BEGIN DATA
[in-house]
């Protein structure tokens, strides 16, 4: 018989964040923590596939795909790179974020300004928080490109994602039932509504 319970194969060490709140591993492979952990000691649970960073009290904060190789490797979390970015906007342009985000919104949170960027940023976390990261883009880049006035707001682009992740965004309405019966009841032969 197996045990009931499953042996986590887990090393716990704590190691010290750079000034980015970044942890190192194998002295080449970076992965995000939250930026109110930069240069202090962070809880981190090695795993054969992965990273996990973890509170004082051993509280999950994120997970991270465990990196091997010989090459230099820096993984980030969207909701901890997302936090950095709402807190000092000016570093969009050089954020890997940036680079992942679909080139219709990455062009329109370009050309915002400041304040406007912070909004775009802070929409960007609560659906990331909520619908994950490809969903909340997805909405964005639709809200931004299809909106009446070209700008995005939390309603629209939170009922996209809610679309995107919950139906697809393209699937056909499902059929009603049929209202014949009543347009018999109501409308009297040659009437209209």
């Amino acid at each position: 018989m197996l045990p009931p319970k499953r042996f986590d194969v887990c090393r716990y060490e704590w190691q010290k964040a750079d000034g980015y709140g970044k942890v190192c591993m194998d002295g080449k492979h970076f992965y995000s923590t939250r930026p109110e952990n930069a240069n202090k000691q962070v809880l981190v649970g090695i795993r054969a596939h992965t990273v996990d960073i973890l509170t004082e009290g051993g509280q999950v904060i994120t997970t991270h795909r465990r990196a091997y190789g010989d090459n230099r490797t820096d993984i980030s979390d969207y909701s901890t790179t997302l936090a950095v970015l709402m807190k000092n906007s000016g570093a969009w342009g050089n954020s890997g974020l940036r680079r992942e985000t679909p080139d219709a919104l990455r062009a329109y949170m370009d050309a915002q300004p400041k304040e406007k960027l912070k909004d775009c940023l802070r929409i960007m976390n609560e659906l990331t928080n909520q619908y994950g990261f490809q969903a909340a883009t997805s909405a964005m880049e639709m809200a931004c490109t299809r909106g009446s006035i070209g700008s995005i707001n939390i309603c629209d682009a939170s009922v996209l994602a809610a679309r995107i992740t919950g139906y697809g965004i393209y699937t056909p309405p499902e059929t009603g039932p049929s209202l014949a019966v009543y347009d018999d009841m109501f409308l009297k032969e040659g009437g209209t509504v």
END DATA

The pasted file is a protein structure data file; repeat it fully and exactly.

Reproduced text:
[in-house]
């Protein structure tokens, strides 16, 4: 018989964040923590596939795909790179974020300004928080490109994602039932509504 319970194969060490709140591993492979952990000691649970960073009290904060190789490797979390970015906007342009985000919104949170960027940023976390990261883009880049006035707001682009992740965004309405019966009841032969 197996045990009931499953042996986590887990090393716990704590190691010290750079000034980015970044942890190192194998002295080449970076992965995000939250930026109110930069240069202090962070809880981190090695795993054969992965990273996990973890509170004082051993509280999950994120997970991270465990990196091997010989090459230099820096993984980030969207909701901890997302936090950095709402807190000092000016570093969009050089954020890997940036680079992942679909080139219709990455062009329109370009050309915002400041304040406007912070909004775009802070929409960007609560659906990331909520619908994950490809969903909340997805909405964005639709809200931004299809909106009446070209700008995005939390309603629209939170009922996209809610679309995107919950139906697809393209699937056909499902059929009603049929209202014949009543347009018999109501409308009297040659009437209209």
């Amino acid at each position: 018989m197996l045990p009931p319970k499953r042996f986590d194969v887990c090393r716990y060490e704590w190691q010290k964040a750079d000034g980015y709140g970044k942890v190192c591993m194998d002295g080449k492979h970076f992965y995000s923590t939250r930026p109110e952990n930069a240069n202090k000691q962070v809880l981190v649970g090695i795993r054969a596939h992965t990273v996990d960073i973890l509170t004082e009290g051993g509280q999950v904060i994120t997970t991270h795909r465990r990196a091997y190789g010989d090459n230099r490797t820096d993984i980030s979390d969207y909701s901890t790179t997302l936090a950095v970015l709402m807190k000092n906007s000016g570093a969009w342009g050089n954020s890997g974020l940036r680079r992942e985000t679909p080139d219709a919104l990455r062009a329109y949170m370009d050309a915002q300004p400041k304040e406007k960027l912070k909004d775009c940023l802070r929409i960007m976390n609560e659906l990331t928080n909520q619908y994950g990261f490809q969903a909340a883009t997805s909405a964005m880049e639709m809200a931004c490109t299809r909106g009446s006035i070209g700008s995005i707001n939390i309603c629209d682009a939170s009922v996209l994602a809610a679309r995107i992740t919950g139906y697809g965004i393209y699937t056909p309405p499902e059929t009603g039932p049929s209202l014949a019966v009543y347009d018999d009841m109501f409308l009297k032969e040659g009437g209209t509504v």